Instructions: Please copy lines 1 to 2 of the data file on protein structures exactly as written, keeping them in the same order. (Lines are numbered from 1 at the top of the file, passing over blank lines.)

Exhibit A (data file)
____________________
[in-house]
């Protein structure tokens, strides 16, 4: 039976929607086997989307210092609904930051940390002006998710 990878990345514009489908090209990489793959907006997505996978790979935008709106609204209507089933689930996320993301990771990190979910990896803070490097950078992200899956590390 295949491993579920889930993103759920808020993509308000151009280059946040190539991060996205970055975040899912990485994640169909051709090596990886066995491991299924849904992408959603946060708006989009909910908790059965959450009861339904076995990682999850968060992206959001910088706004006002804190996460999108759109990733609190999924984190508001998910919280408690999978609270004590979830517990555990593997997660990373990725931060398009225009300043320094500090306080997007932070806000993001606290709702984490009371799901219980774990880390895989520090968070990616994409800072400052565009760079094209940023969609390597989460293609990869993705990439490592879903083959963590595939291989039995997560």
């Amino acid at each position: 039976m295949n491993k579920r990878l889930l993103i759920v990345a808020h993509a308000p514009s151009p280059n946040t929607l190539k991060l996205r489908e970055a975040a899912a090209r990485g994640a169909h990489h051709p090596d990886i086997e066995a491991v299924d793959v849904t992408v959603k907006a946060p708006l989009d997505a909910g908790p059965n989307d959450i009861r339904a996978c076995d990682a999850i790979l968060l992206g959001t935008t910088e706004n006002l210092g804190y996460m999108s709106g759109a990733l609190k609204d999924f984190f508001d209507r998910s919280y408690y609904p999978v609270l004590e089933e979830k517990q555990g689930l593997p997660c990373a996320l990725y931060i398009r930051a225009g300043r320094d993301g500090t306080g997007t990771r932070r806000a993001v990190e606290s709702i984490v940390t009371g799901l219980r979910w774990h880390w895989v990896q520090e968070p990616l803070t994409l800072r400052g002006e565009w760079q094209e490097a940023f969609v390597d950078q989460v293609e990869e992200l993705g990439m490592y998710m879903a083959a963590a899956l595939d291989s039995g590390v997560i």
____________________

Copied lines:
[in-house]
């Protein structure tokens, strides 16, 4: 039976929607086997989307210092609904930051940390002006998710 990878990345514009489908090209990489793959907006997505996978790979935008709106609204209507089933689930996320993301990771990190979910990896803070490097950078992200899956590390 295949491993579920889930993103759920808020993509308000151009280059946040190539991060996205970055975040899912990485994640169909051709090596990886066995491991299924849904992408959603946060708006989009909910908790059965959450009861339904076995990682999850968060992206959001910088706004006002804190996460999108759109990733609190999924984190508001998910919280408690999978609270004590979830517990555990593997997660990373990725931060398009225009300043320094500090306080997007932070806000993001606290709702984490009371799901219980774990880390895989520090968070990616994409800072400052565009760079094209940023969609390597989460293609990869993705990439490592879903083959963590595939291989039995997560």